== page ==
May 14, 2013

Passing the Baton, Running the Race

I've heard it said that you don't really become an adult until both of your parents have died.  Assuming the natural order of things, that day is coming for all of us.  It's not one to which most of us look forward.  It feels like the baton of life is passed to the next generation.  That's right and normal, but still can feel like a loss when your generation is growing closer to becoming the senior generation.  In the last month or so, I feel in a way like some parents have died. Let me explain.

In these last weeks, three men who have been spiritual shepherds to me have died:  Brennan Manning, Beverly Shea, and Dallas Willard.  As can often happen, it's easy to not be as aware of the significance of something in our lives, until that something, or someone, is no longer in our lives.  Now it feels like three lights have gone out. 

These men were very much in my life though I'd never met any of them.  Their thoughts, their insights, and their voices started in my head then sank roots into my soul's soil.  Now that they're gone, the world feels a slightly darker place - like the big rheostat has been slightly dimmed. Like the baton of the faith has been passed a little more clearly to the next generation.  While I know about becoming an adult and running your leg of the race, it's still comforting to have in the world, older people of whom you think highly and who have influenced you toward a deeper, richer relationship with Jesus Christ.   

Brennan Manning wrote a number of books that meant a lot to me.  However, his perhaps best known book, The Ragamuffin Gospel wasn't the one that did the most.  The ones that were most significant for me are "The Lion and the Lamb" and "Ruthless Trust."  There are sentences, phrases, and paragraphs from those books that changed the way I understand God and shaped my perspective on Christianity.  Said another way, as the ideas went from my head to my soul's root system, they changed my relationship with God.   The chapter on Pioneer and Settler theology in "The Lion and the Lamb" thrilled me.  That's the best way I know how to say it.  It thrilled me.  It made me feel that my Christian life could be a lively adventure rather than a soporific waltz of legalism.  "Ruthless Trust" impressed upon me the deep love of God and how He might rather hear us say we trust Him than we love Him.  I'd write more to explain that, but better is to recommend the book.  And I will never forget the walk on the beach with the priest who said, "I'm just thinking about how fond of me is my father in heaven."  Brennan wrote about the scandal of grace.  He did it unashamedly which is really the only way to do it.  If it doesn't feel scandalous, it's probably not grace. That's the tension of it.  Grace merited isn't grace, it's legalism, it's payment for a job done.  Grace stands in the solidarity of its scandalously undeserved self.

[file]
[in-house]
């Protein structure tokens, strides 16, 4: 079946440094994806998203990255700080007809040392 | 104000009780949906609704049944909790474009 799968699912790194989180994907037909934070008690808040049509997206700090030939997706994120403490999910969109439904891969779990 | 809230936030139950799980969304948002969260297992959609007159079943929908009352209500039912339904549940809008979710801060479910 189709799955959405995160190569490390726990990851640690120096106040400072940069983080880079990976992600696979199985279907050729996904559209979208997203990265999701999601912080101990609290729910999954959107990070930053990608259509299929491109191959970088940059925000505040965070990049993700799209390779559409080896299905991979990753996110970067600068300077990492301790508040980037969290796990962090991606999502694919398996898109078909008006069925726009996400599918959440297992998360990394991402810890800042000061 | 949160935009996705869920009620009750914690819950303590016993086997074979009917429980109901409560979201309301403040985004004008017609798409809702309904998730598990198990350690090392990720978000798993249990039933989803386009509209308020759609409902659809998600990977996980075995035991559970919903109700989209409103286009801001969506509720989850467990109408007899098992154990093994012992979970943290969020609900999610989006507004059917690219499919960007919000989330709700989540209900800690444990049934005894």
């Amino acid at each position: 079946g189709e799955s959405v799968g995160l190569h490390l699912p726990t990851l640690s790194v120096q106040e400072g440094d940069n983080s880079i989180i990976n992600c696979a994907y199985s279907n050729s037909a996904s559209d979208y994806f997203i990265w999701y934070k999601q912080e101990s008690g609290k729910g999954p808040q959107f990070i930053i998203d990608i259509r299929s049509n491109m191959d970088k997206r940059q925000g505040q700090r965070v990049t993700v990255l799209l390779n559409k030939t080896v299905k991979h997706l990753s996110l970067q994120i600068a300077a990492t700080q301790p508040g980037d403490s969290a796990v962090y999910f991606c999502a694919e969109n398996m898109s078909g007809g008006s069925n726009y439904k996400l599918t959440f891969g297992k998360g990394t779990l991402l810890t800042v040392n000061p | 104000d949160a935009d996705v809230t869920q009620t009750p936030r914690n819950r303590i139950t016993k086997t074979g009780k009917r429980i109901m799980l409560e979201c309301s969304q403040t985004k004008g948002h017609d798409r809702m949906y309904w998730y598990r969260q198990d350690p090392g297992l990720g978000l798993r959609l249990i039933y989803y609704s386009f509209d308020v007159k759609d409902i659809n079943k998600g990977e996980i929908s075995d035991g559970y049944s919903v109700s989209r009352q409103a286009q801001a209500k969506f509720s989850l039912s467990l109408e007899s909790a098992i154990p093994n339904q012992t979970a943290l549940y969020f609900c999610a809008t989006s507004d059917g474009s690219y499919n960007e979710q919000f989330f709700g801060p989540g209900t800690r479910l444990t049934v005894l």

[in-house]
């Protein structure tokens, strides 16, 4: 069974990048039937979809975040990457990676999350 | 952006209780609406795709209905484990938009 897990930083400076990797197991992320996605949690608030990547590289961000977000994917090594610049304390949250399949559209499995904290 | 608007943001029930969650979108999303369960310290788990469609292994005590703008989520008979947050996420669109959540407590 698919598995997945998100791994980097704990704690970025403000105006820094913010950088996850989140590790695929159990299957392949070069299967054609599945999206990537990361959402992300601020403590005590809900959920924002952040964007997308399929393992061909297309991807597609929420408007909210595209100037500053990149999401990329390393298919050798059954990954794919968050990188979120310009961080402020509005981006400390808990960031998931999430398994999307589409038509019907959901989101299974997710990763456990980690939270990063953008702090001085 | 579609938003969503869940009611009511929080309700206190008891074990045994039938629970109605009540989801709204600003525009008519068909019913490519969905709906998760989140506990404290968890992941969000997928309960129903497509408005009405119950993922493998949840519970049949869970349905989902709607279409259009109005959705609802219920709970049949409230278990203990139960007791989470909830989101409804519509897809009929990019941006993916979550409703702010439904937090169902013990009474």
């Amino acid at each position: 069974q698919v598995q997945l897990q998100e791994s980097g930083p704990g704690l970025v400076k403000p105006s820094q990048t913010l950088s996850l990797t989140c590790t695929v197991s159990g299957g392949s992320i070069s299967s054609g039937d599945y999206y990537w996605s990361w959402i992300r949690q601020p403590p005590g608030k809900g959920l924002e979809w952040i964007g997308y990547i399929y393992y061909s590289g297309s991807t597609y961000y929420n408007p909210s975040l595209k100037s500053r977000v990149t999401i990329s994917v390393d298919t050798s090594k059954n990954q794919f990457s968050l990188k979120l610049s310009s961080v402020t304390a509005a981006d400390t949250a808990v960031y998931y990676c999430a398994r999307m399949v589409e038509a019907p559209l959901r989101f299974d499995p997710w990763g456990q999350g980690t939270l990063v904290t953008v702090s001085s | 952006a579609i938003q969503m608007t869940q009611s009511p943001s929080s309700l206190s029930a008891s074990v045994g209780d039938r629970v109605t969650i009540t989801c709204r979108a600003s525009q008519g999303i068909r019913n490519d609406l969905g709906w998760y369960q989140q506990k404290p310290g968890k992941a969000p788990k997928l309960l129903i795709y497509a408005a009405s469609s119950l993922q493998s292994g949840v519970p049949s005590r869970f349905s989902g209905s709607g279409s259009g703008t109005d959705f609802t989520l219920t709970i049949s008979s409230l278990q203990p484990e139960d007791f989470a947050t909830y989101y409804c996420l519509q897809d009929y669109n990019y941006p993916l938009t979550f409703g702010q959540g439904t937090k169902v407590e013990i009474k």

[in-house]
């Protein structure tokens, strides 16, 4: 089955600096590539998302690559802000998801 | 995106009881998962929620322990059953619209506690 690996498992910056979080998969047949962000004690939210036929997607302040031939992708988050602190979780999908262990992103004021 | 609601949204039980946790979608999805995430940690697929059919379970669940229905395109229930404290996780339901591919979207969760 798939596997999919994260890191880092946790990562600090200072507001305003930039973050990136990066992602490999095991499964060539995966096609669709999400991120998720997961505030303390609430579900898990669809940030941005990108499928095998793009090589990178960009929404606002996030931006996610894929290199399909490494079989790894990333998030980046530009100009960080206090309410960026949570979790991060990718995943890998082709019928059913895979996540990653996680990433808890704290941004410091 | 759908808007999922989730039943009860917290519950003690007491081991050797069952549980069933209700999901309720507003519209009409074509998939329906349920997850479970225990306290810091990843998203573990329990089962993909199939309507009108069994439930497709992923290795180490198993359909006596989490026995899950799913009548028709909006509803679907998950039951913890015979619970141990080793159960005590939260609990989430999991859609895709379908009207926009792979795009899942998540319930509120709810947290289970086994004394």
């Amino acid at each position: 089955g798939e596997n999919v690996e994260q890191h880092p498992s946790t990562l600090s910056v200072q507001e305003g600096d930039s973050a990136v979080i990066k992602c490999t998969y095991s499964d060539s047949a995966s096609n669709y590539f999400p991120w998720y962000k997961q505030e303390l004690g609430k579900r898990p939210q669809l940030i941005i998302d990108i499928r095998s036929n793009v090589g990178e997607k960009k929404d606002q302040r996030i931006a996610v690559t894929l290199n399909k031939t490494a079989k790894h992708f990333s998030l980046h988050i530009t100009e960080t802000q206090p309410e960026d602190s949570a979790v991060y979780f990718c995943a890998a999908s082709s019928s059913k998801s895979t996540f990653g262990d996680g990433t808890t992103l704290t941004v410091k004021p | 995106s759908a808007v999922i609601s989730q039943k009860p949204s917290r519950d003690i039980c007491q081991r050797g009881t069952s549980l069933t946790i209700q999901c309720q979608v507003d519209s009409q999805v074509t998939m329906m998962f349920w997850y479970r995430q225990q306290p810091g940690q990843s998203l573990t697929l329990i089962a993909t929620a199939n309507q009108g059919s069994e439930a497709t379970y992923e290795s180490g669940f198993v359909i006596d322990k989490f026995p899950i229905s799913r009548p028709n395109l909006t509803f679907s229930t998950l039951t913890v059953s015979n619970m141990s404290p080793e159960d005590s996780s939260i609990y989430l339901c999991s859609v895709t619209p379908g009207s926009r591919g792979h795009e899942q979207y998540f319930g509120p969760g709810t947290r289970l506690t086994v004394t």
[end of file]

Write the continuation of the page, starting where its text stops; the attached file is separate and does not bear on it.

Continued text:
Beverly Shea sang worship songs at Billy Graham crusades for decades.  He died at the age of 104.  While Bev Shea's style of singing was not necessarily one that appeals to me, the style wasn't what mattered.  It was the integrity and commitment of the faith with which he sang, that made those songs soar.  They were towers of hope ringing out in the stadiums of the world as Billy Graham prepared to speak God's clarion invitation to life through Jesus Christ.  "Great is Thy Faithfulness" and "How Great Thou Art" were not just the words he sang, they were the conviction of his heart, of his life, of all that he believed.  That steadfastness of faith, that consistency through the decades, that integrity through a lifetime, that pure heart for God - all speak loudly to me.  For those who are Christians, may we all aspire to it. 

Dallas Willard wrote a lot of books that took biblical Christianity away from the formulaic and quasi legalistic pattern of the puritan evangelical tradition.  I'm grateful for that.  When Dallas Willard said things like, "Christianity is a daily and intimate relationship with Jesus Christ, where I am giving my life to Him and He is giving His life to me," he broke out of the evangelical ruts in a way that was not strident like some younger writers of the last decade.  His voice was not protest but invitation, not criticism but elegant relationship with God.  "I'm learning to live my life as Jesus would live it if He were me."  Who says that?  Who's mind comes up with that?   I carried Dallas' book "The Divine Conspiracy" around with me for 18 months.  I'd often re-read paragraphs six or eight times to try to absorb the full depth of it.  I have more notes, highlights and dog-eared pages in that book than any I own.  

So these three men are gone now - gone home.  They of course are happier than they've ever been.  They are where their hearts most longed to be - in the presence of God, unobstructed by anything.  I'm really happy for them.  And perhaps we should note that they ran faithfully but not perfectly.  We know too much about life to expect a person to be perfect.  But faithful and with integrity - that's different than perfect - and it shows the marks of the work of Christ more fully.  

Now in a sense these men are part of the great cloud of witnesses, who I imagine in my mind's eye may cheer us on - those of us who continue in faith.  The apostle Paul spoke about running the race and fighting the fight.  If you've done it for a while, you get what he's talking about.  And Hebrews 12:1 says Therefore, since we are surrounded by such a great cloud of witnesses, let us throw off everything that hinders and the sin that so easily entangles, and let us run with perseverance the race marked out for us fixing our eyes on Jesus...